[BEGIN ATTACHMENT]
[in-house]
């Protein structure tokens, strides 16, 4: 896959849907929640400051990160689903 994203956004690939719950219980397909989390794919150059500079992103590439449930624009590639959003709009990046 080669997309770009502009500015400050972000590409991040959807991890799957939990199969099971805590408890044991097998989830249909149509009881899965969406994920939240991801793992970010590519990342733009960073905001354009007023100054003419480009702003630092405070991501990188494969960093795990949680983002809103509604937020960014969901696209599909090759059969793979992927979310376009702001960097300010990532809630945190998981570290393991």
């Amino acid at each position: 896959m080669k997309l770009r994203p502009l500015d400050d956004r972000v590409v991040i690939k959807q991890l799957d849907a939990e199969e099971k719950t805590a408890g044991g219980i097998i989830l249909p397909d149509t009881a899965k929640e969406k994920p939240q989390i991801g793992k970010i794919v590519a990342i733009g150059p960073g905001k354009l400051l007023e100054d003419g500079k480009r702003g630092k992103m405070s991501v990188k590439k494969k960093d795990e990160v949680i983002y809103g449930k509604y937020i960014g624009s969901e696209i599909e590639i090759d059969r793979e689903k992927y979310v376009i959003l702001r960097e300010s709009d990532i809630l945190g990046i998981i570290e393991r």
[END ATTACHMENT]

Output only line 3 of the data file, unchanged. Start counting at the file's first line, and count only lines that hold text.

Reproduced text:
């Amino acid at each position: 896959m080669k997309l770009r994203p502009l500015d400050d956004r972000v590409v991040i690939k959807q991890l799957d849907a939990e199969e099971k719950t805590a408890g044991g219980i097998i989830l249909p397909d149509t009881a899965k929640e969406k994920p939240q989390i991801g793992k970010i794919v590519a990342i733009g150059p960073g905001k354009l400051l007023e100054d003419g500079k480009r702003g630092k992103m405070s991501v990188k590439k494969k960093d795990e990160v949680i983002y809103g449930k509604y937020i960014g624009s969901e696209i599909e590639i090759d059969r793979e689903k992927y979310v376009i959003l702001r960097e300010s709009d990532i809630l945190g990046i998981i570290e393991r």